Our guide Miguel and his horse take us to the ruins of Templo San Juan (background), the only remains of a village wiped out by Paricutín (also in the background)

After a 2-mile hike from the village, first down a road of black ash, then across jagged black boulders, we were able to climb on parts of the church and even enter some of the rooms. In 1943, as the volcano continued to grow and spew lava and ash, the local people became convinced it was the end of the world and gathered in the church to await the rapture. Miguel showed us black & white photos of these townspeople gathered in the church with lava on either side of the building. Eventually the Army was called in to forcibly remove them. As things turned out, the altar of the church remained intact, leading many locals to call it a miracle…and it did seem a bit miraculous, since a high wall of lava rock had stopped abruptly only a few feet from the altar.

The altar of Templo San Juan, miraculously spared from the lava of Paricutín

The volcano itself was still several miles away and quite small compared to the other mountains in the distance, due to its having only erupted once in its life so far. Rob was really hoping to hike all the way to the crater itself, which still emits wisps of steam; however he changed his mind once he learned it would be at least an 8-hour walk with puffs of black ash rising from every footstep.

After a 4-hour drive west, we arrived at the base of a couple of huge volcanoes, the twin peaks of Volcán de Fuego (fire) and Volcán de Nevado (snowy), about half an hour north of the city of Colima. Although Nevado didn’t actually have a snowcap in late March, Fuego is very aptly named since it seems to erupt every few years, forcing local villages to evacuate rather frequently. We visited the village closest to the base of the volcano, Yerbabuena, and it was practically a ghost town. Besides one local resident, the only people we saw were army soldiers who were there to prevent people from going any closer to the volcano, and probably there to make sure people evacuated in case of emergency. From this vantage it was easy to see steam rising from the massive peak.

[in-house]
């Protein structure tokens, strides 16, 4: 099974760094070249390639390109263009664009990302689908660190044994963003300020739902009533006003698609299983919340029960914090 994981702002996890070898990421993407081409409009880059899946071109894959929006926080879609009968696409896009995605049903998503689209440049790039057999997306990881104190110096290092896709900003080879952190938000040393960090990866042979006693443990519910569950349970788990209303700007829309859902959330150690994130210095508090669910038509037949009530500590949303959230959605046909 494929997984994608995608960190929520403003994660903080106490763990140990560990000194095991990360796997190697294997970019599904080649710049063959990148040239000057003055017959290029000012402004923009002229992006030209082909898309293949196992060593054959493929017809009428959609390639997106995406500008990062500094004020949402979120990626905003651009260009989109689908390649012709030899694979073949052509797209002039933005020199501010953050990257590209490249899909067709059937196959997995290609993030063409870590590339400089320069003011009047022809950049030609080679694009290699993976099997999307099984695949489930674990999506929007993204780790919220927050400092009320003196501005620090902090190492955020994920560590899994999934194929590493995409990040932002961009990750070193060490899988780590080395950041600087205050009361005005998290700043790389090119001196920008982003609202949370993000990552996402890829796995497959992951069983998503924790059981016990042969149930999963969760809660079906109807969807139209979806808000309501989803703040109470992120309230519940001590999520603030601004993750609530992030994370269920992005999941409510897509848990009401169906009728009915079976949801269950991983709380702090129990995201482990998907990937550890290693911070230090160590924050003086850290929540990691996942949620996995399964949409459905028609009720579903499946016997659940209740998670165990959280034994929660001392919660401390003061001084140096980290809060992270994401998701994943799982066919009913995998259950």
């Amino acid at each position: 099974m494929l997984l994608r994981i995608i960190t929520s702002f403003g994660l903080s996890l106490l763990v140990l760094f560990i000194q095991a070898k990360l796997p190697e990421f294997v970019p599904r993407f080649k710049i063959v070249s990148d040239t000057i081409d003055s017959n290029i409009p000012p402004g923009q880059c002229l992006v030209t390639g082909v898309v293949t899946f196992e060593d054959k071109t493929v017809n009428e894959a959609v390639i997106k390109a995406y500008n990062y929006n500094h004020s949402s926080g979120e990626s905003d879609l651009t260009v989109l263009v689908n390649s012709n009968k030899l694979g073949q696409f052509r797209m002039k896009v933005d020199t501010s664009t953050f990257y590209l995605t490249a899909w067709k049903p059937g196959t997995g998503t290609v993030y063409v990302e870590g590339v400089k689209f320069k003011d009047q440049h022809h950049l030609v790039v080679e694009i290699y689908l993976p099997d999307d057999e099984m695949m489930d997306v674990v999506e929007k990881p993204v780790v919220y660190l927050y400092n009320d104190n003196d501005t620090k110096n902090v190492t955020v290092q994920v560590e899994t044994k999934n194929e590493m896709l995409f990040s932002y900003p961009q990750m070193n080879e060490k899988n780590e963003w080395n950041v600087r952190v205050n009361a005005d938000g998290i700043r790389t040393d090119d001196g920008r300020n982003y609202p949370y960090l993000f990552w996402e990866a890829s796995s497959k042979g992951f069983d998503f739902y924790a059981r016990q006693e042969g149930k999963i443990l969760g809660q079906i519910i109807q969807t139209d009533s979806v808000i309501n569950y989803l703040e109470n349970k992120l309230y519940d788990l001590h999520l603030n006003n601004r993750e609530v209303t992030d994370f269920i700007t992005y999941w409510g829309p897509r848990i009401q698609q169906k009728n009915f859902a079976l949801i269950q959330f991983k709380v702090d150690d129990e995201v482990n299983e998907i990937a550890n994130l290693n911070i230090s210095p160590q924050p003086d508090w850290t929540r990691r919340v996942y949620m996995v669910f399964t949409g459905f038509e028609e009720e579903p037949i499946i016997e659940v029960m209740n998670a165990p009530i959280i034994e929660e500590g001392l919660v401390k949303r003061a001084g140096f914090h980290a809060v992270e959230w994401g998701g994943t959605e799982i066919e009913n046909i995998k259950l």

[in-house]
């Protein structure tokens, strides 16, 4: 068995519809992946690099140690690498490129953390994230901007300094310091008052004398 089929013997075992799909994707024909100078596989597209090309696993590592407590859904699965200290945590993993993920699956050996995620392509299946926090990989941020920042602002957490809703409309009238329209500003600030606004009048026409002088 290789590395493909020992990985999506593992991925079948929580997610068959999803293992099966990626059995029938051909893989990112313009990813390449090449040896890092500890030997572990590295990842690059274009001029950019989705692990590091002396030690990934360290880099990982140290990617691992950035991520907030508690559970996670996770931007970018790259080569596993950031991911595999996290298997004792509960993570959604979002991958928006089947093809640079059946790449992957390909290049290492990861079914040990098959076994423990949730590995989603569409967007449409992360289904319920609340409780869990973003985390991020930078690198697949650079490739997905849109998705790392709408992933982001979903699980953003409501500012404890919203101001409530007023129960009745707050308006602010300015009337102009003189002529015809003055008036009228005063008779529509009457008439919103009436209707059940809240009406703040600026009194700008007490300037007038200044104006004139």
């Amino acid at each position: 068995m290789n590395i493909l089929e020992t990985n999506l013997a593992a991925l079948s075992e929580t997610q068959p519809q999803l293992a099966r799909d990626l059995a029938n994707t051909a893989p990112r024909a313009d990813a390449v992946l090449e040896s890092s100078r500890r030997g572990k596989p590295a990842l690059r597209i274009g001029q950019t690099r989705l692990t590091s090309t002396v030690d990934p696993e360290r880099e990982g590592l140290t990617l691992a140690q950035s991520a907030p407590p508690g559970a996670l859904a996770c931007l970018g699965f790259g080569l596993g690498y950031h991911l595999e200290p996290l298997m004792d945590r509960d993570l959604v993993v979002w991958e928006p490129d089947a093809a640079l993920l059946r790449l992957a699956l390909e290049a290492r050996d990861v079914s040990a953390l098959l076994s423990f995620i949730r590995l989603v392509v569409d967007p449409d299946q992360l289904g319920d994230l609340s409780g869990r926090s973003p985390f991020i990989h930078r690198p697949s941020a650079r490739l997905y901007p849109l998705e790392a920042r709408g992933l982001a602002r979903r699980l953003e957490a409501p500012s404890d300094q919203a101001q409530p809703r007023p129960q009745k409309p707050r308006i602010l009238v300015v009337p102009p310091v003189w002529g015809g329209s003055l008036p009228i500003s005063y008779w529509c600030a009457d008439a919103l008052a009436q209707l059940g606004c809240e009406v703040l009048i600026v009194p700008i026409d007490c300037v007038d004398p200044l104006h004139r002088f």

Volcán de Fuego (with wisps of smoke) and Rob (not afraid)

Yerbabuena - the "ghost town" next to Volcán de Fuego

We spent the night at a nearby campground next to a lake, but got very little sleep due to the noisy goose population and the free-roaming horses grazing near our tent.

The next day we checked out the nearby west-central city of Colima, a small, beautiful city with lush green plazas and a rather up-scale sophisticated vibe. Here we decided to spend a night to get rested and ready for our upcoming long drive down the coast. We ended up eating all of our meals at the same restaurant a block from our hotel, the veggie-friendly Centro de Nutricion Lakshmi. Although Rob is quite the omnivore and has no problem devouring most flavors of meat, he’s not opposed to a break here and there from the usual Mexican food. Besides, how could we go wrong with their broad selection of veggie sandwiches and soy-burgers and a buy-two-and-get-one-free Wednesday night special. (We are on a budget, y’know) And the breakfast the next morning was absolutely scrumptious: a huge plate full of fresh sliced fruit, covered with fruit-flavored yogurt, granola and honey – definitely a nice change from the usual eggs, beans & tortillas. After that we were ready to go hit the beach!!

Jardín Nuñez, the park in front of our hotel in Colima

Centro Naturista in Colima - veggie burger heaven

On to DAYS 11-14: The Michoacán coast